February 09, 2009

Micro-Channel Profitability

Don Libey asks the following question (of more than a hundred) in his February Multichannel Advisor newsletter:
  • Has anyone shown me the actual, proven profitability for pay-per-click, affiliates, adwords, social media, and all the other micro-stuff? Is it accounted for in the same way as catalogs or any other marketing effort? Is it accurate? How do I know that?
I've always been an advocate of evaluating marketing activities on a variable cost basis. I've always believed that mailing another 10,000 e-mails does nothing to the fixed cost structure of the business, once you decide to mail the first 1,000,000 in your weekly campaign.

Maybe I've always been wrong.

Take your average $50,000,000 online/catalog brand. Assume that it costs about 4% of net sales to keep the wheels on the website --- servers, bandwidth, widgets, web analytics tools, commissions to 3rd party vendors for each sale, IT staff, programming code for new applications, inventory system alignment across channels, you name it.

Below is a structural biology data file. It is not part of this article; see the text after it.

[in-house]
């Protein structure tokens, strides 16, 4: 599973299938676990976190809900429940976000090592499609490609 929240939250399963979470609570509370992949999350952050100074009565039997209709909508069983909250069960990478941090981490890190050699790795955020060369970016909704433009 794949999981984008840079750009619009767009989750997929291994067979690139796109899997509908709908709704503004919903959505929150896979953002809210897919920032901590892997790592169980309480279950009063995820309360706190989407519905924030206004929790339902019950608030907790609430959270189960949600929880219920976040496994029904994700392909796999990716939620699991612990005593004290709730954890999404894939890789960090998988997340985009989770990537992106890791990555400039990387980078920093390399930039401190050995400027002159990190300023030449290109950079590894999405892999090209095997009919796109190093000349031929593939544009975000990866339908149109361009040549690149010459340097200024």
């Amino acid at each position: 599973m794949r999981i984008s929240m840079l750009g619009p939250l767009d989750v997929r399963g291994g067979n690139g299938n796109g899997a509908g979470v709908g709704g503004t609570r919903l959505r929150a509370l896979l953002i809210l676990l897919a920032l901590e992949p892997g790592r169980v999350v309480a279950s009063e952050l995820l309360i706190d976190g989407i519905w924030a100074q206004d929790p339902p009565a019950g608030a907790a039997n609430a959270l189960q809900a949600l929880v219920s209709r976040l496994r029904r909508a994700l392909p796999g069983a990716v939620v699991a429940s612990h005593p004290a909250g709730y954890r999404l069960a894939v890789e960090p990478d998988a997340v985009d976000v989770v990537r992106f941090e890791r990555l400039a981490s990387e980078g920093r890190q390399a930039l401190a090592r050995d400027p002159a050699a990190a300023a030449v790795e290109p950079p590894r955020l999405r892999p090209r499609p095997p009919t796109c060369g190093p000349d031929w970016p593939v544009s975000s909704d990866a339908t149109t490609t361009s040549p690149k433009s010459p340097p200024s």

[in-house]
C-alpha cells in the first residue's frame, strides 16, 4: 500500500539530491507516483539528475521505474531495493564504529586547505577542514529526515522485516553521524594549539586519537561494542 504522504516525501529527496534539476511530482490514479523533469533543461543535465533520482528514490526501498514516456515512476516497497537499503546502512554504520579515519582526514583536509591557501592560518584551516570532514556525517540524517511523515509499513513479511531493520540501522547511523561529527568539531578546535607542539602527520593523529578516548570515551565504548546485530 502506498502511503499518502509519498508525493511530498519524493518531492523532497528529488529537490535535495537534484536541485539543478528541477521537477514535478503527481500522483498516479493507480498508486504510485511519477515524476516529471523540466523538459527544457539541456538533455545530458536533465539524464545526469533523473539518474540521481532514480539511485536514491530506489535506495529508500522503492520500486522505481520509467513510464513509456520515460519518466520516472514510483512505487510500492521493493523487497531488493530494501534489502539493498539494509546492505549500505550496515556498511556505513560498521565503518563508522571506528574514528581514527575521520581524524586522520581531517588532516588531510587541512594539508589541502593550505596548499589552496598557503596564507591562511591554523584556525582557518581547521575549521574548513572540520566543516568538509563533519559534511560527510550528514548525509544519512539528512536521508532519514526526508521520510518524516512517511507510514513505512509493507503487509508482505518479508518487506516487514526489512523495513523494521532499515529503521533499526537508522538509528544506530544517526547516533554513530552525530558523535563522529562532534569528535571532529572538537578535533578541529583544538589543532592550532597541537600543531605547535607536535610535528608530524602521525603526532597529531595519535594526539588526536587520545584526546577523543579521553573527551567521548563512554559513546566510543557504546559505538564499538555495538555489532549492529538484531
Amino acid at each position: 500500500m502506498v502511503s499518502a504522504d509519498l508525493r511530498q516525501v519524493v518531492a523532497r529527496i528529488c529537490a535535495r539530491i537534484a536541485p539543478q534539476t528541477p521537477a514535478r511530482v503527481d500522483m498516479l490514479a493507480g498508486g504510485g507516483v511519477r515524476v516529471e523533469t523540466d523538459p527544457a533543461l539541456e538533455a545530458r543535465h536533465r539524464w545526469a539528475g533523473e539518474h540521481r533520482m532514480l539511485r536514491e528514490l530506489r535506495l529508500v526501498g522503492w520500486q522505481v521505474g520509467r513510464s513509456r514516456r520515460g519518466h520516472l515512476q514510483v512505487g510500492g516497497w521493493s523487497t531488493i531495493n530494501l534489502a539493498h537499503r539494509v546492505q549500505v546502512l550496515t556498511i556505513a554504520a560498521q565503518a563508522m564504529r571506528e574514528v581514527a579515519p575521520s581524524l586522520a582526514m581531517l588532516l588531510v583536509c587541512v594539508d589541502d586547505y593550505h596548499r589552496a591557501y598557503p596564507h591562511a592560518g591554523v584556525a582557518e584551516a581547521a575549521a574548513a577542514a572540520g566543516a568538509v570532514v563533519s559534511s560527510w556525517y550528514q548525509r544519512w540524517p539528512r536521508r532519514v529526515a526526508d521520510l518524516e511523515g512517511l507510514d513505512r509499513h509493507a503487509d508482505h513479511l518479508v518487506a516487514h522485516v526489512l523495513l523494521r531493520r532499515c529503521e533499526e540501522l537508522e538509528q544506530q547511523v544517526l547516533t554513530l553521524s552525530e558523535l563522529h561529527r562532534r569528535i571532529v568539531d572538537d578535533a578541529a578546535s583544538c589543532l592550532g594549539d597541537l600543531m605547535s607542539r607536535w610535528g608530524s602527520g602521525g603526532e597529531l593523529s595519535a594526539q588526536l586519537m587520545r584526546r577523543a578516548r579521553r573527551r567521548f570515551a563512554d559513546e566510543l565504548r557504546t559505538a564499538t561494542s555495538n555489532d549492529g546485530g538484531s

4% of $50,000,000 is $2,000,000.

Finally, assume you have 12,000,000 annual website visitors.

One could make an argument that each visit to the website costs $2,000,000 / 12,000,000 = $0.167.

Imagine adding $0.167 to every paid search visitor. Or to every organic search visitor? Or every visitor who randomly visits from Twitter? Here's a paid search example:

Current With Fixed
Clicks 5,000 5,000
Conversion Rate 2.1% 2.1%
# of Buyers 105 105
AOV $95.00 $95.00
Demand $9,975 $9,975
Net Sales $7,481 $7,481
Gross Margin $4,115 $4,115
Less Marketing Cost $2,500 $2,500
Less Est. Fixed Costs $0 $835
Less Pick/Pack/Ship $860 $860
Profit $754 ($81)
Profit Per Buyer $7.18 ($0.77)

The most important part of this exercise is to think! I'm not saying one way is right or wrong, but we have a responsibility to consider whether our activities are truly profitable or not --- we need to ask ourselves if some channels get a free ride while others carry too much of the freight.

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